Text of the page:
This week's Book in Isolation transports you to the Outer Library of the Institution to delve into the history of the Institution's bindings.
Beautiful, intricate and varied, shells have adorned our clothes, our homes and our objects of art for centuries. From the end of the 17th century, natural scientists began to collect, organise, observe and draw them in earnest. George Montagu’s Testacea Britannica (1803) is one of the most important works of natural history to come out of the Age of Enlightenment – and it has a special significance for Exeter.
In his day, W. E. Norris was described as the ‘Gainsborough of English novelists’, an heir to Trollope and a writer of ‘Disraelian intensity’ … so why aren’t we reading his novels today?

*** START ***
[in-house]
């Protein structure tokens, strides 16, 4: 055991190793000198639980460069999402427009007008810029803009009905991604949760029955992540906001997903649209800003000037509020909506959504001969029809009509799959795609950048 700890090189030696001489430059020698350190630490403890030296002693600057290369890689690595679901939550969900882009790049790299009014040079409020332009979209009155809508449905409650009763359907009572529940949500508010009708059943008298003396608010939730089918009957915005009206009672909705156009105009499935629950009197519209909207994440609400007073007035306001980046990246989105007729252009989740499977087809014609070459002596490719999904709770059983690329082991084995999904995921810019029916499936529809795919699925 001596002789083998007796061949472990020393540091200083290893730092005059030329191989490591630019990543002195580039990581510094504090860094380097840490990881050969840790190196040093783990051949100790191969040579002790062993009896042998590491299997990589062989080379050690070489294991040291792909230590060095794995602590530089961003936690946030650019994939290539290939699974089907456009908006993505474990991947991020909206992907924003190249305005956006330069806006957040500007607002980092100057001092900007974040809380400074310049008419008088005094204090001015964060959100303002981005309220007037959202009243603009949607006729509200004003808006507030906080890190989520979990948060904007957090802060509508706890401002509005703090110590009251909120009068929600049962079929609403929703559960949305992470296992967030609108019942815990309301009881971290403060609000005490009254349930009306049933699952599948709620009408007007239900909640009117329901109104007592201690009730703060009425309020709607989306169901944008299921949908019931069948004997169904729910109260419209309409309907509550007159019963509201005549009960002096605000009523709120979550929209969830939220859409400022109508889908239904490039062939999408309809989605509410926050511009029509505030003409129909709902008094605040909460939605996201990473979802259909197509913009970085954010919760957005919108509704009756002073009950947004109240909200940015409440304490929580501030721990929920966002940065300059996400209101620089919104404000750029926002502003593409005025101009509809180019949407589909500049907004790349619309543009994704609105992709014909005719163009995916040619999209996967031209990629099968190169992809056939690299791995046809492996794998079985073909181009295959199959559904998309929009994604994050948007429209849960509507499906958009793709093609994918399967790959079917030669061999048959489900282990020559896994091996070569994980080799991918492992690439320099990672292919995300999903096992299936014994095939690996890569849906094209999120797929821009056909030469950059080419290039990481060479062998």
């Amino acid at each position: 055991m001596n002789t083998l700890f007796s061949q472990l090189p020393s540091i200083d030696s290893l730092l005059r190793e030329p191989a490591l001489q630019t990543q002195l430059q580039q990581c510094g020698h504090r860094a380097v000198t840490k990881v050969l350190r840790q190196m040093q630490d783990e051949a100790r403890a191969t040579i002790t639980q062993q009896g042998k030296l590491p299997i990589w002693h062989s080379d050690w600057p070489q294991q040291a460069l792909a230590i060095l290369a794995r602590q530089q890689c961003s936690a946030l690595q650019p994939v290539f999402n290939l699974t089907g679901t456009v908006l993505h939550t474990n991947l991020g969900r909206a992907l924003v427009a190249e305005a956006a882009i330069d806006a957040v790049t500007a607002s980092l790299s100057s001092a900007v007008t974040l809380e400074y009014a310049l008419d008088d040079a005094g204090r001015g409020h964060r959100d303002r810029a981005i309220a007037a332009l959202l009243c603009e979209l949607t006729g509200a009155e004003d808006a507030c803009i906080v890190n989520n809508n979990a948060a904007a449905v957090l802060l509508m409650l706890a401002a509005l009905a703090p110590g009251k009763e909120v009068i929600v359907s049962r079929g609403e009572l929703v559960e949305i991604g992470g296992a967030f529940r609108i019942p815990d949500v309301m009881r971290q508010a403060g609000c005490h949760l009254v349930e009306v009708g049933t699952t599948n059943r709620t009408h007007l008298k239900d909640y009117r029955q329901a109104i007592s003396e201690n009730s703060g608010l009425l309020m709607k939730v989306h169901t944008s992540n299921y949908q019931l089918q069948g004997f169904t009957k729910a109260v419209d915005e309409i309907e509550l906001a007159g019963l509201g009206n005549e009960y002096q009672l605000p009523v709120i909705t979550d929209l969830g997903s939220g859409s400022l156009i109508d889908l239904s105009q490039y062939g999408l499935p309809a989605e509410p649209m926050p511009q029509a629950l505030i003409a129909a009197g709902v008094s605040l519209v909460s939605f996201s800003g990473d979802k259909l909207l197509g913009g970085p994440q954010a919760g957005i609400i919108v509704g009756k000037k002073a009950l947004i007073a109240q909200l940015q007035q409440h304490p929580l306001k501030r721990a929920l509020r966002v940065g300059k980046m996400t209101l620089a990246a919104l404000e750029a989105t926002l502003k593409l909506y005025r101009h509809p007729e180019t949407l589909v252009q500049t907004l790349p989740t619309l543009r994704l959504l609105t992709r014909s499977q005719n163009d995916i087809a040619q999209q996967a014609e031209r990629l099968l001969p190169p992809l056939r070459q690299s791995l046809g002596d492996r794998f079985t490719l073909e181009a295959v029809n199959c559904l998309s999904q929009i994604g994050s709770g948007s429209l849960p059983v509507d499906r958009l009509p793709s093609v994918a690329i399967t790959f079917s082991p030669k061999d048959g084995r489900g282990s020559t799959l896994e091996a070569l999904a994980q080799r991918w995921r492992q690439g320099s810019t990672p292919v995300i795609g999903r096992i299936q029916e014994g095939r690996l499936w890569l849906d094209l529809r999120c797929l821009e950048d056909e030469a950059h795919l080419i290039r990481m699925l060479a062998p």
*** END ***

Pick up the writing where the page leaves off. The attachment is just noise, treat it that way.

Beth Howell investigates curiosity in the animals and wildlife described and depicted in 19th century books of exploration in the collections of the Devon and Exeter Institution - what animal can you draw?
From the early 19th century, Koenig & Bauer’s new steam-powered double-cylinder printing press, capable of printing over 1100 sheets an hour, disseminated information fast. The circulation of The Times newspaper increased from 5,000 to 50,000 by the middle of the century. However, not all printing was about speed – in 1822 William Savage published his guide to fine art printmaking – still a popular art form today.
Furloughed on half pay following the end of the war with France, Captain Hugh Clapperton (1788–1827) looked to augment his income with an intrepid exploration into the African interior.